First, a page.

Post-acute care use patterns among Hospital Service Areas by older adults in the United States: a cross-sectional study

Julianna M. Dean, Kimberly Hreha, Ickpyo Hong, Chih Ying Li, Daniel Jupiter, John Prochaska, Timothy Reistetter

Research output: Contribution to journalArticlepeer-review

Abstract

Background: Despite the success of stroke rehabilitation services, differences in service utilization exist. Some patients with stroke may travel across regions to receive necessary care prescribed by their physician. It is unknown how availability and combinations of post-acute care facilities in local healthcare markets influence use patterns. We present the distribution of skilled nursing, inpatient rehabilitation, and long-term care hospital services across Hospital Service Areas among a national stroke cohort, and we describe drivers of post-acute care service use. Methods: We extracted data from 2013 to 2014 of a national stroke cohort using Medicare beneficiaries (174,498 total records across 3232 Hospital Service Areas). Patients’ ZIP code of residence was linked to the facility ZIP code where care was received. If the patient did not live in the Hospital Service Area where they received care, they were considered a “traveler”. We performed multivariable logistic regression to regress traveling status on the care combinations available where the patient lived. Results: Although 73.4% of all Hospital Service Areas were skilled nursing-only, only 23.5% of all patients received care in skilled nursing-only Hospital Service Areas; 40.8% of all patients received care in Hospital Service Areas with only inpatient rehabilitation and skilled nursing, which represented only 18.2% of all Hospital Service Areas. Thirty-five percent of patients traveled to a different Hospital Service Area from where they lived. Regarding “travelers,” for those living in a skilled nursing-only Hospital Service Area, 49.9% traveled for care to Hospital Service Areas with only inpatient rehabilitation and skilled nursing. Patients living in skilled nursing-only Hospital Service Areas had more than five times higher odds of traveling compared to those living in Hospital Service Areas with all three facilities. Conclusions: Geographically, the vast majority of Hospital Service Areas in the United States that provided rehabilitation services for stroke survivors were skilled nursing-only. However, only about one-third lived in skilled nursing-only Hospital Service Areas; over 35% traveled to receive care. Geographic variation exists in post-acute care; this study provides a foundation to better quantify its drivers. This study presents previously undescribed drivers of variation in post-acute care service utilization among Medicare beneficiaries—the “traveler effect”.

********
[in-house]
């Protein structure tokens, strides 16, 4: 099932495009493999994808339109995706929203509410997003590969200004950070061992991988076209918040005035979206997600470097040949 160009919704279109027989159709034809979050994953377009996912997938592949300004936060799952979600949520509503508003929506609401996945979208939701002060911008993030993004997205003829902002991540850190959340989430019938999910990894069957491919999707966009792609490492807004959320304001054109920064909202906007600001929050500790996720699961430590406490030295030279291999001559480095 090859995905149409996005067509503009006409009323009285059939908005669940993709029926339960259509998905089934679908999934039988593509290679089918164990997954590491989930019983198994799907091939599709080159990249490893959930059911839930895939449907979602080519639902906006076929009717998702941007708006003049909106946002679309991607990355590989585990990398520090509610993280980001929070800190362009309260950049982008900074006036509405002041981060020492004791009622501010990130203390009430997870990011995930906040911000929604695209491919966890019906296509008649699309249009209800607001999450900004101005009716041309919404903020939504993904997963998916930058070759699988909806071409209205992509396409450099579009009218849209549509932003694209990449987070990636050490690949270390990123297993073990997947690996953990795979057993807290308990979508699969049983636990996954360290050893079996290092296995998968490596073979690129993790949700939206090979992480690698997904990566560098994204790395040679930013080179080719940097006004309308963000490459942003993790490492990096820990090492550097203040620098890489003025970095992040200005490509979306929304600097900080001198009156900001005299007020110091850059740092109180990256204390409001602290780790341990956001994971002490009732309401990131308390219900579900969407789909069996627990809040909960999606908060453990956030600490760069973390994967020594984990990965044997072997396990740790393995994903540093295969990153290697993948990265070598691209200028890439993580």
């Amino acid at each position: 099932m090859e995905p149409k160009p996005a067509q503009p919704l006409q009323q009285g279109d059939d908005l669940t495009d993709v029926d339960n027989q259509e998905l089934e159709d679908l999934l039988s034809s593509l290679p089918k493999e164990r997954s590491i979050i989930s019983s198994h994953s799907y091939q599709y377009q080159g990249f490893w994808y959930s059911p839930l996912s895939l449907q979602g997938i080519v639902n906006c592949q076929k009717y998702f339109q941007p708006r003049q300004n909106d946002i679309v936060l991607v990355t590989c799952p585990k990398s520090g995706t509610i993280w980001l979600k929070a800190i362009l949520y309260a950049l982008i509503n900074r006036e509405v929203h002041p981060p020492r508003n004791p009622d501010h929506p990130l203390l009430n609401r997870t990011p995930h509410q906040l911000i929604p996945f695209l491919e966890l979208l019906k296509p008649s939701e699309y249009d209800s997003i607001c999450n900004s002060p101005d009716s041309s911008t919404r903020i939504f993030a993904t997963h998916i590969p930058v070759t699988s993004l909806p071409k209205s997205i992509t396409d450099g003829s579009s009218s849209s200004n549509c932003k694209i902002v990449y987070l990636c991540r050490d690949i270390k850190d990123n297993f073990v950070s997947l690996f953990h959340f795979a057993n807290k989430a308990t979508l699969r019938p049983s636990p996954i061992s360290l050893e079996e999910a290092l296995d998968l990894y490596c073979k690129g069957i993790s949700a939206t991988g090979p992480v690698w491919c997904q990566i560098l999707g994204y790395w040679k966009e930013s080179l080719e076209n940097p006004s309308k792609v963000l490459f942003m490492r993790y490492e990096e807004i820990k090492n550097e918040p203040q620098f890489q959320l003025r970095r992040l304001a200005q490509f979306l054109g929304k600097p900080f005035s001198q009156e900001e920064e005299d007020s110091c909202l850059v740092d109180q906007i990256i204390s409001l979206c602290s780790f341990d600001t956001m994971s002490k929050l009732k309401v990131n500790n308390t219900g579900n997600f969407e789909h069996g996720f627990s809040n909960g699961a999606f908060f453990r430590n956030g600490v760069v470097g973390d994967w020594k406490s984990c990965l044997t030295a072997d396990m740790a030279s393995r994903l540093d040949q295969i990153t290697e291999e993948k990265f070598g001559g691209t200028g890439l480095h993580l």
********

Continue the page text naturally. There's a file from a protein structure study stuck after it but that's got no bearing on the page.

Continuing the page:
Original languageEnglish (US)
Article number176
JournalBMC Health Services Research
Volume21
Issue number1
DOIs
StatePublished - Dec 2021

Keywords

  • Access to care
  • Geographic variation
  • Hospital Service Areas
  • Post-acute care
  • Stroke

ASJC Scopus subject areas

  • Health Policy

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